Desert Invasion - U.S.


Underequipped, isolated and overwhelmed agents struggle to hold the line

By Kristina Davis, East Valley Tribune, August 14, 2005

ALONG THE MEXICAN BORDER - To the Border Patrol agent’s trained eye, there was only one reason that the beat-up pickup truck flipped a quick U-turn in the middle of the night on the desolate road leading north. The driver had just picked up a load of illegal immigrants.

The spotlight wielded by U.S. Border Patrol supervisor Michael Gramley illuminated women and children crammed inside the cab. Shoulders and limbs stuck out from the truck bed, a dead giveaway to the 12 men stacked on each another in a vain attempt to hide. The chase was on. While Gramley followed the low-riding truck through the deserted roads between Yuma and the Mexican border, he radioed for backup. "They’re going to pull over and bail," Gramley predicted. He was right.

The driver veered into a dusty field and, without even putting the truck into park, bolted into the pitch black.... The only thing that might have helped was radar similar to that used by the military to track movement for miles in every direction....

But the technology isn’t as farreaching as it could be, often leaving field agents without some of the basic capabilities that city police departments use every day.

Often, agents’ radios can’t reach dispatchers, wireless phones go dead in remote canyons and, without radar, they have little hope of finding that driver on the run in the night.

Agents also lack computers in their vehicles, and instead must make all license plate, immigration and criminal history checks by radioing dispatchers.

It’s a situation that a top U.S. Department of Homeland Security official has said was supposed to be alleviated with millions of dollars in new technology, money set aside by Congress last year.

Charles Cape, zone manager for the agency’s wireless initiative in the Southwest, told the Tribune last month that as much as $60 million earmarked by Congress for technologies to secure the U.S.-Mexican border was misspent.

He ultimately learned that the money had gone to other projects in violation of congressional directives.

Cape, who was put in charge of wireless communication in the Southwest region in 2004, says he grew frustrated when he learned he couldn’t put in place basic systems that would enhance border security.

The money was supposed to be used for weather balloons to carry radio repeaters for reliable radio service, wireless computers for agent’s vehicles and wide-area radar already being used by the U.S. Marine Corps near Yuma, Cape said.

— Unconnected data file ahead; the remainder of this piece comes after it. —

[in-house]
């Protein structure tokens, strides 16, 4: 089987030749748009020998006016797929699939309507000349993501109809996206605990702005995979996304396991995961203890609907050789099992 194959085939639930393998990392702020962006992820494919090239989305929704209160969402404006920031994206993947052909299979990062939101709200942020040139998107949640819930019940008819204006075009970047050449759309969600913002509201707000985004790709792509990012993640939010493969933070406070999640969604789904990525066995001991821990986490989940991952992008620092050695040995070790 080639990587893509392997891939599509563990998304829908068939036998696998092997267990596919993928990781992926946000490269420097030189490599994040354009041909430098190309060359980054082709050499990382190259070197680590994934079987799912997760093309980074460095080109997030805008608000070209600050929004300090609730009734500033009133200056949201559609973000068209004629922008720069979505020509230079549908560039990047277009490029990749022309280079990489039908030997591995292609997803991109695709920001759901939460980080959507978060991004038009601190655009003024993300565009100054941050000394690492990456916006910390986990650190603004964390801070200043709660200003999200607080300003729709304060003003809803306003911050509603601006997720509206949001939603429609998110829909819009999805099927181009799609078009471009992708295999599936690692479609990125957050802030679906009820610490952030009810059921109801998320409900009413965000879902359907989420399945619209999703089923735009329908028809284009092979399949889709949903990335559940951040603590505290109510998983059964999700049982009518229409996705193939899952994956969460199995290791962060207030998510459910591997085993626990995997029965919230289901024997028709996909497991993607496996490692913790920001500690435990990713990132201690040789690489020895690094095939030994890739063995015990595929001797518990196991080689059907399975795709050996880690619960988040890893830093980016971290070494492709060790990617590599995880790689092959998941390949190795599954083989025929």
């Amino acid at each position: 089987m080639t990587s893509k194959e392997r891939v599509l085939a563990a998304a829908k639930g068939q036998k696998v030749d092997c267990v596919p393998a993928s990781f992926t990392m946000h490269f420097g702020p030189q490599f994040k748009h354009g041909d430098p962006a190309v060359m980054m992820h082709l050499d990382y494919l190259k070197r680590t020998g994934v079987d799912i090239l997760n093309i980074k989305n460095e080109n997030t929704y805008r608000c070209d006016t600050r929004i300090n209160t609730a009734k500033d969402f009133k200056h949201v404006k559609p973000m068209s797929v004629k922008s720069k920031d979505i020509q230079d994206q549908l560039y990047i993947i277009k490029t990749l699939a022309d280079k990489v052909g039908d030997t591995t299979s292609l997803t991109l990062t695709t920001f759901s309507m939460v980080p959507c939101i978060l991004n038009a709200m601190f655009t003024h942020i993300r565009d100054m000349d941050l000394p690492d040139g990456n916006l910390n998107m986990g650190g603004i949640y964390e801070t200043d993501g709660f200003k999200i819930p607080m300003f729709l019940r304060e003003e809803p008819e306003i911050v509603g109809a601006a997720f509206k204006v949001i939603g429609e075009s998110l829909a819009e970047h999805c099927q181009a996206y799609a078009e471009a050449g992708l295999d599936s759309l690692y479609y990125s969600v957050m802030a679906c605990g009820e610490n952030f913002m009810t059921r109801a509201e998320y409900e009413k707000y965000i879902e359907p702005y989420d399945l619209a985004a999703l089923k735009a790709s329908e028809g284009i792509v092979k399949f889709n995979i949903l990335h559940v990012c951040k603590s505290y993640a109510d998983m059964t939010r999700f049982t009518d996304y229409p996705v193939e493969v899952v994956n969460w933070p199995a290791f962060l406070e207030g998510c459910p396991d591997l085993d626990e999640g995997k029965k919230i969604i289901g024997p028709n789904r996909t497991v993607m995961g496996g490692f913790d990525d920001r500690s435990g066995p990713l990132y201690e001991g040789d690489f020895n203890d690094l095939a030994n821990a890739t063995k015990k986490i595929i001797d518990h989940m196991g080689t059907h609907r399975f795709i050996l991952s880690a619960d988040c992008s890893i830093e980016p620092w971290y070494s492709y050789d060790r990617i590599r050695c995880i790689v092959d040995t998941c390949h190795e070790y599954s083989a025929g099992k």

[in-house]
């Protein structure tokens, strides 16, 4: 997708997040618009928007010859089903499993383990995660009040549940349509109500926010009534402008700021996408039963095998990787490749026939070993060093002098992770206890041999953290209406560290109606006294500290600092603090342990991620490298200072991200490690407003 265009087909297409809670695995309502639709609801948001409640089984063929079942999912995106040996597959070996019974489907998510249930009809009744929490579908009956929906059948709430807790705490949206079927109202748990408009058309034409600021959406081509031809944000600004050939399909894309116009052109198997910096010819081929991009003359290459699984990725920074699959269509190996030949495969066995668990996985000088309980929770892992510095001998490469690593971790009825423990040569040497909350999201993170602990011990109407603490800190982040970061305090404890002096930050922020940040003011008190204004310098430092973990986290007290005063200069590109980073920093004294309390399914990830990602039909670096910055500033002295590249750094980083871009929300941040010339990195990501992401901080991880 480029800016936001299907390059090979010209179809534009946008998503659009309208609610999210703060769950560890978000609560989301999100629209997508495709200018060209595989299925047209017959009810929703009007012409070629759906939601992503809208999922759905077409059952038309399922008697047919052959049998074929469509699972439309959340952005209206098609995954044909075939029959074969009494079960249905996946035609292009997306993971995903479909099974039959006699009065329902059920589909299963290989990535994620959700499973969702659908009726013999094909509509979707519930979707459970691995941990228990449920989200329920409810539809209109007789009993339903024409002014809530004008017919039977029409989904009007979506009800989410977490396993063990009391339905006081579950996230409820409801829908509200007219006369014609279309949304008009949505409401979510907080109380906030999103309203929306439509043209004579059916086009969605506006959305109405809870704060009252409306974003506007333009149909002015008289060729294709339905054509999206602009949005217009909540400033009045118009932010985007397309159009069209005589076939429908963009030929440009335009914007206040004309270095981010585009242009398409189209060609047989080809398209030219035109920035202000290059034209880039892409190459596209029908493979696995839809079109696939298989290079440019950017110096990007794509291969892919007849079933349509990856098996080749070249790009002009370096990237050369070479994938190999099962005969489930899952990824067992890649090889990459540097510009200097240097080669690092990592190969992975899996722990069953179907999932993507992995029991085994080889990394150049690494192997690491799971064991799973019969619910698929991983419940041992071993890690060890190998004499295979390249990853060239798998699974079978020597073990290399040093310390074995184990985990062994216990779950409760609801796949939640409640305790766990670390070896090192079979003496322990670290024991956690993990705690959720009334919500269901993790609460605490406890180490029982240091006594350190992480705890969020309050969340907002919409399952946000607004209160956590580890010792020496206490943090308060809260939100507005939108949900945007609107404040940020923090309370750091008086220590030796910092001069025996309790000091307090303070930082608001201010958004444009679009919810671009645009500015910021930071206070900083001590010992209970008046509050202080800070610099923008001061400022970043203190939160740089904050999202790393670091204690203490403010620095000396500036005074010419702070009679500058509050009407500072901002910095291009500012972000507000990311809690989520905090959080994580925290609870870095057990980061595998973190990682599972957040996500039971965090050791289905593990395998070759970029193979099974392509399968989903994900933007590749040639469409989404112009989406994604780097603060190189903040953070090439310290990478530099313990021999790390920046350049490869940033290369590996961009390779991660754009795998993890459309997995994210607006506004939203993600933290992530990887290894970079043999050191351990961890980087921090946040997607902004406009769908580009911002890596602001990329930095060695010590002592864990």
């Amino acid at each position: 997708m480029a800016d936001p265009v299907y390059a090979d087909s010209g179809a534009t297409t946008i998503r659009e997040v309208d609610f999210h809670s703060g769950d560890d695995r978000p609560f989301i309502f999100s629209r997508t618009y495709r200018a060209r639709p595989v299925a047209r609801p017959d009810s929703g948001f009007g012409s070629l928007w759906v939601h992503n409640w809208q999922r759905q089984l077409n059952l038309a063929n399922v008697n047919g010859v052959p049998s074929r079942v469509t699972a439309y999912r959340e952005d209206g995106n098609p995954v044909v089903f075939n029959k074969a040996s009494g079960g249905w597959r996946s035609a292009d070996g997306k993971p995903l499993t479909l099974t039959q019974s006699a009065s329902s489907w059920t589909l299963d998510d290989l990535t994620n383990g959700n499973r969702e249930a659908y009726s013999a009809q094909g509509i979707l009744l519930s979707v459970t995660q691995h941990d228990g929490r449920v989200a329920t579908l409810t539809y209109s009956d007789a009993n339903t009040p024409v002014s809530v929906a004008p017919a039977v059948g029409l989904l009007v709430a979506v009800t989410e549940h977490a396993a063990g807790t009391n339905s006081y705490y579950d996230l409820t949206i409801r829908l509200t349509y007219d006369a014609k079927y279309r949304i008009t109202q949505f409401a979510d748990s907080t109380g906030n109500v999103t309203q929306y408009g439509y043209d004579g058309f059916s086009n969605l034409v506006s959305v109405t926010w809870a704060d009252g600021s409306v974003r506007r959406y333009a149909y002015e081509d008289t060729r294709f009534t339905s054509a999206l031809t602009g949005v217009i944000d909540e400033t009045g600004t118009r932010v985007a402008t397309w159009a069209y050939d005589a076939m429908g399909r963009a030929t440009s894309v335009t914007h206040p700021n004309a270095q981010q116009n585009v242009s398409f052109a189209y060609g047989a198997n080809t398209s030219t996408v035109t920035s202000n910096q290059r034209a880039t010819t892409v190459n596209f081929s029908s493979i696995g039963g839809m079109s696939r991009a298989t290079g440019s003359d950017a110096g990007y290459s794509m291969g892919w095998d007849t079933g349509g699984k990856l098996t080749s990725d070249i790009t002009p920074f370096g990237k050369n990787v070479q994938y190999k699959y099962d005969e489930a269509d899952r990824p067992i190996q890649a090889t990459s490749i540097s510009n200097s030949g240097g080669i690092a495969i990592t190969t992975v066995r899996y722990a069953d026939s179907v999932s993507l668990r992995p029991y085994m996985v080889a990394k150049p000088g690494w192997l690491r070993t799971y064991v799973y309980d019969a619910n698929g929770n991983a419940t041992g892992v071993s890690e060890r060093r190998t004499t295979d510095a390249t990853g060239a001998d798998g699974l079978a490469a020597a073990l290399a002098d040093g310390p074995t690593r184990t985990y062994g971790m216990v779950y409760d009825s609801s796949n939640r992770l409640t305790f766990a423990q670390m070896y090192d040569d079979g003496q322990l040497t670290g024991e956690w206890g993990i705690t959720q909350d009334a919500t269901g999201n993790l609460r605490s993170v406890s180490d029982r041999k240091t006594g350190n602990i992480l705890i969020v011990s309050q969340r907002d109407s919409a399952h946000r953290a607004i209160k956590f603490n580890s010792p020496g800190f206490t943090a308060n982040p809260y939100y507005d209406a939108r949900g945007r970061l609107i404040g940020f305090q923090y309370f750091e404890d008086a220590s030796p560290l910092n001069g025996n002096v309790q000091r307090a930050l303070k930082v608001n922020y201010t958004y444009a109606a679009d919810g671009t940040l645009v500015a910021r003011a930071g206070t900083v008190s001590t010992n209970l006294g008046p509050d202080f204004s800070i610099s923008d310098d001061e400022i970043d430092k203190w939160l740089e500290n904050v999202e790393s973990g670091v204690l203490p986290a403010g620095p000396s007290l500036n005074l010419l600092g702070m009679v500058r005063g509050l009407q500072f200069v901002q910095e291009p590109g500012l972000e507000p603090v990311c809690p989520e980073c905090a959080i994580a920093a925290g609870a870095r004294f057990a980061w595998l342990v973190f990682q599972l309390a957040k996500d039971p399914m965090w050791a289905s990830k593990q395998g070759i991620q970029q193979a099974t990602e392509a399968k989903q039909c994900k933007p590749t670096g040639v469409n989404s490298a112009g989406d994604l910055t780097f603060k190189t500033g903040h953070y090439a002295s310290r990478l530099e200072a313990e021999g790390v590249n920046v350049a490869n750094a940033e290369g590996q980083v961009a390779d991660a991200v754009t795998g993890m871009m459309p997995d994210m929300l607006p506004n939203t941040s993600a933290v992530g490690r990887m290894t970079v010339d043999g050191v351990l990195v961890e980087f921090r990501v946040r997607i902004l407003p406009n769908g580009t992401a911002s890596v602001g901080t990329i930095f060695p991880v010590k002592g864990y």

Cape, who has filed complaints with his department’s inspector general and the independent Office of Special Counsel, believes that technology lapses have made the southwestern U.S. border vulnerable to terrorist infiltration....

Agents at Yuma station, who patrol the far southwestern corner of the state, log more apprehensions than any other Border Patrol station on most days, with more than 110,000 apprehended since Oct. 1. Last week, 367 people were caught in a 24-hour period....

Two hundred miles to the east, agents at Nogales station are struggling to keep up with record numbers of drug smugglers who carry large loads of marijuana on their backs through meandering canyons and high hills....

The weather balloon repeaters — that could have been provided by the money earmarked last year by Congress — would hover 65,000 to 80,000 feet above the desert to ensure reliable radio service anywhere, even to the deep canyons and low areas along the Colorado river banks....

Earlier this summer, two Nogales agents were shot when they were ambushed by a large group in a nearby canyon....

Agents say part of the reason people often get away is lack of manpower.

But new technology such as wide-area radar — also part of the budget appropriation already passed by Congress — could be invaluable in tracking suspects through the canyons or sighting illegals hiding in orange groves, junkyards and car lots that hug the border.

The radar system, with a range of about three miles in every direction, is already used at the Marine Corps Air Station in Yuma, where border crossers who trek through the potentially deadly Barry M. Goldwater bombing range are an everyday liability....

It’s a numbers game here on the border as the understaffed agency does its best to hold back the sheer volume of illegal crossers each day...

The number of people from around the world who are entering near Yuma has spiked dramatically, with 1,700 so far this year compared with 200 last year.

The majority come from Central and Latin American countries, such as El Salvador, Guatemala, Brazil and Honduras.

But they can come from countries with terrorist ties as well, something that has Cape, the federal whistle-blower, deeply concerned.

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